President Recep Tayyip Erdoğan has emphasized “Türkiye’s indispensable role” in the newly established economic corridor agreement linking India, the Middle East and Europe.
“There cannot be a corridor without Türkiye. Türkiye is an important production and trade base. The most convenient line for east-to-west traffic has to pass through Türkiye,” Erdoğan declared while speaking to journalists on board the return flight from New Delhi on Sept. 11, after attending the G20 summit.
At the summit, representatives from India, the United States, Saudi Arabia, the United Arab Emirates, France, Germany, Italy and the European Union signed a memorandum of understanding to construct a railway and maritime network, aimed at enhancing trade, energy resource access and digital connectivity between participating nations.
While the agreement did not impose binding financial commitments, the parties agreed to draft an action plan for the corridor’s establishment within the next two months.
The envisioned corridor will be comprised of two distinct segments: The eastern corridor, linking India to West Asia and the Middle East, and the northern corridor, connecting West Asia and the Middle East to Europe. The corridor will extend from India to the UAE, passing through Saudi Arabia, Jordan and Israel and eventually connecting Europe.
In addition to its economic objectives, the corridor is viewed as a geopolitical challenge to China’s regional influence, while offering significant strategic and economic benefits to India.
Erdoğan also revealed discussions regarding a separate corridor agreement made with Gulf states during the summit. “We are talking about a corridor to Europe through Iraq, Qatar, the UAE and Türkiye,” he explained. The president noted that his UAE counterpart, Sheikh Mohamed bin Zayed Al Nahyan, expressed a strong desire to expedite negotiations and commence construction within two months.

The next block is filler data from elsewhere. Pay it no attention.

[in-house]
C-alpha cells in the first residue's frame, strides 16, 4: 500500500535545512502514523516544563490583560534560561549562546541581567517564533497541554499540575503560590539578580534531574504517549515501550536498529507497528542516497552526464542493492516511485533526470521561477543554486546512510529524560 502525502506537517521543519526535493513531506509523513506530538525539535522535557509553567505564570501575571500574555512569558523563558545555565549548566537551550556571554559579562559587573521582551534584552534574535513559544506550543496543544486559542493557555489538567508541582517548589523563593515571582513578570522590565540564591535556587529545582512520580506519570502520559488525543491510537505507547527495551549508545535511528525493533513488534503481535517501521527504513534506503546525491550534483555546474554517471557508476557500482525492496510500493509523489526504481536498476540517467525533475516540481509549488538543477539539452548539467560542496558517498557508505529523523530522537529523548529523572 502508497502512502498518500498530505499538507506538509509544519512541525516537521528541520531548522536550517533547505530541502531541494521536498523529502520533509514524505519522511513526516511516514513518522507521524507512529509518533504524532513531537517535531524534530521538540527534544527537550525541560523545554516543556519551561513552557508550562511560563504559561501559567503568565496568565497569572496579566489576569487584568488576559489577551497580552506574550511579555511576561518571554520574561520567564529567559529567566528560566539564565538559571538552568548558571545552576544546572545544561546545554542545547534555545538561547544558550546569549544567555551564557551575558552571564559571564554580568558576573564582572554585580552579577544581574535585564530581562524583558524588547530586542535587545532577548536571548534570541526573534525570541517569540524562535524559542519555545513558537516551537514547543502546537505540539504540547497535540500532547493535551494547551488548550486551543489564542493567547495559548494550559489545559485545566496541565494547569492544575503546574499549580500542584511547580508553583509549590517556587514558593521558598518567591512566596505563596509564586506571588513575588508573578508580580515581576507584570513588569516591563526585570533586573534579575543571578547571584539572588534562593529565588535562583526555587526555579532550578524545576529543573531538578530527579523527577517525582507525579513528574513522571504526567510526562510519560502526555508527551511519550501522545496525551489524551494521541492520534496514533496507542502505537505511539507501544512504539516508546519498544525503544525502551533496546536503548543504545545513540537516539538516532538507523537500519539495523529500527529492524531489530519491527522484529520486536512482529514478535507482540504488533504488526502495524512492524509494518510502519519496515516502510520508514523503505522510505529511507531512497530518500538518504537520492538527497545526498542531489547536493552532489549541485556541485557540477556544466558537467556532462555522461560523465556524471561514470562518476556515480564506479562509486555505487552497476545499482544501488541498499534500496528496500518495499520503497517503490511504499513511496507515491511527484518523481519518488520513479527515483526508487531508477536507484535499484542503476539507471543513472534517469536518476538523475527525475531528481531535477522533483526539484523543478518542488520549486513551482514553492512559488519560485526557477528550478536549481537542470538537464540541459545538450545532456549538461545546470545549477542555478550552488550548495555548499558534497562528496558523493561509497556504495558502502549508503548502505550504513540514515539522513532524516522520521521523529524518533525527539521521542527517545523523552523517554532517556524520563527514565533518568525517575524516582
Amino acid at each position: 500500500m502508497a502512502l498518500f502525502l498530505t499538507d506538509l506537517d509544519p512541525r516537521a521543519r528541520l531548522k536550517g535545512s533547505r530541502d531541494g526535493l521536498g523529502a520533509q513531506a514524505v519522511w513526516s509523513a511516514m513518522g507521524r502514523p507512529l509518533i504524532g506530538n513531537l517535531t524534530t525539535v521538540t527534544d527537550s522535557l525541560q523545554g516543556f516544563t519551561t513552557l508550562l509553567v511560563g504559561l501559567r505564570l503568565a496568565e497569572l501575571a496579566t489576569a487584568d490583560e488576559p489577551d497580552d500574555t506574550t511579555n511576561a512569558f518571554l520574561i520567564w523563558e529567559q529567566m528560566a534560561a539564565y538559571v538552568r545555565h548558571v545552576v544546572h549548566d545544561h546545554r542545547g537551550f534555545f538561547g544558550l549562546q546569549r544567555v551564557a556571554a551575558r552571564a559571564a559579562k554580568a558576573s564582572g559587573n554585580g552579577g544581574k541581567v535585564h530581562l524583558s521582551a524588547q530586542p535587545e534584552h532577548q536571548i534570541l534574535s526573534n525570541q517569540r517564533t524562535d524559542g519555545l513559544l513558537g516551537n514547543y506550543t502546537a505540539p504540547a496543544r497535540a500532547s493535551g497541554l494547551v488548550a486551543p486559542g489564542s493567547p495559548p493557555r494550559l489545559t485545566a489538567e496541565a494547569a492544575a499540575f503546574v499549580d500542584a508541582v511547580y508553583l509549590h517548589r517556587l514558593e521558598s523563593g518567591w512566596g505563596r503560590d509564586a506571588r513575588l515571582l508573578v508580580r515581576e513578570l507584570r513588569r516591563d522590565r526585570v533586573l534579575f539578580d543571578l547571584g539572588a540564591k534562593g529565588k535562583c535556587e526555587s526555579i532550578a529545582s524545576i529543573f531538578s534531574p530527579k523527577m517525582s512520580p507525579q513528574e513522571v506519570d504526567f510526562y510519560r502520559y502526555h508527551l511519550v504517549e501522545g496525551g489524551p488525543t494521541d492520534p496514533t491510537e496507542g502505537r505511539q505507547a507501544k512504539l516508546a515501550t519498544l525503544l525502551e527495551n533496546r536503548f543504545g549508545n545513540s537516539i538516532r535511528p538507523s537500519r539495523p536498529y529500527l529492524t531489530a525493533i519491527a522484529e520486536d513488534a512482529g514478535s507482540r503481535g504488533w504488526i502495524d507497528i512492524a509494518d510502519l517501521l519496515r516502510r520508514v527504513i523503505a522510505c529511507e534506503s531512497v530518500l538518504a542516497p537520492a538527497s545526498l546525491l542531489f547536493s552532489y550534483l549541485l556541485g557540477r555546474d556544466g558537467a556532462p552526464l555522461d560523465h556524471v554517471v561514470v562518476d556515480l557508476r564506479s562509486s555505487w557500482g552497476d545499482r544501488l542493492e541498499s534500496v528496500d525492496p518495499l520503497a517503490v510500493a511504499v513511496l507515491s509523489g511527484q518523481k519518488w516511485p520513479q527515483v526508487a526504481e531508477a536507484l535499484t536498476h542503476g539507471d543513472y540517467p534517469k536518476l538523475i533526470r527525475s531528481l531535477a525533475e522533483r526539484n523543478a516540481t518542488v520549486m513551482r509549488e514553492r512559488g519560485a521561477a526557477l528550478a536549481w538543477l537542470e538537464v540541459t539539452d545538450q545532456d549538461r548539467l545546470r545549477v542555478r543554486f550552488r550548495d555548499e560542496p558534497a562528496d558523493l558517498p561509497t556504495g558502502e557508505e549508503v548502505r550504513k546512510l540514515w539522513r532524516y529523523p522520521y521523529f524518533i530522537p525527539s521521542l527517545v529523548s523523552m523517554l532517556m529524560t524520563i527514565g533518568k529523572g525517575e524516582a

The Turkish leader further touched upon the recently stalled critical grain deal. The agreement, which had been brokered by Türkiye and the United Nations in July 2022, encountered a setback when Russia decided to withdraw from it on July 17, alleging unfulfilled obligations by its counterparts.
Efforts are underway to revive the grain deal, with both Türkiye and the United Nations recognizing its importance in addressing global food security concerns and stabilizing grain prices in the global market. Erdoğan stated that leaders he met during the summit expressed their appreciation for Türkiye’s efforts in reopening the grain corridor.
Furthermore, Erdoğan mentioned recent discussions with Russian leader Vladimir Putin in Sochi regarding a plan to assist the six poorest African nations by supplying 1 million tons of Russian wheat free of charge.
Erdoğan expressed his intent to increase this quantity through continued diplomatic dialogue with Putin, adding that grain shipments would commence “when Russia’s demands were met.” The president concluded his remarks by calling on Western countries to fulfill their promises and actively contribute to these critical initiatives.__Daily Hurriyet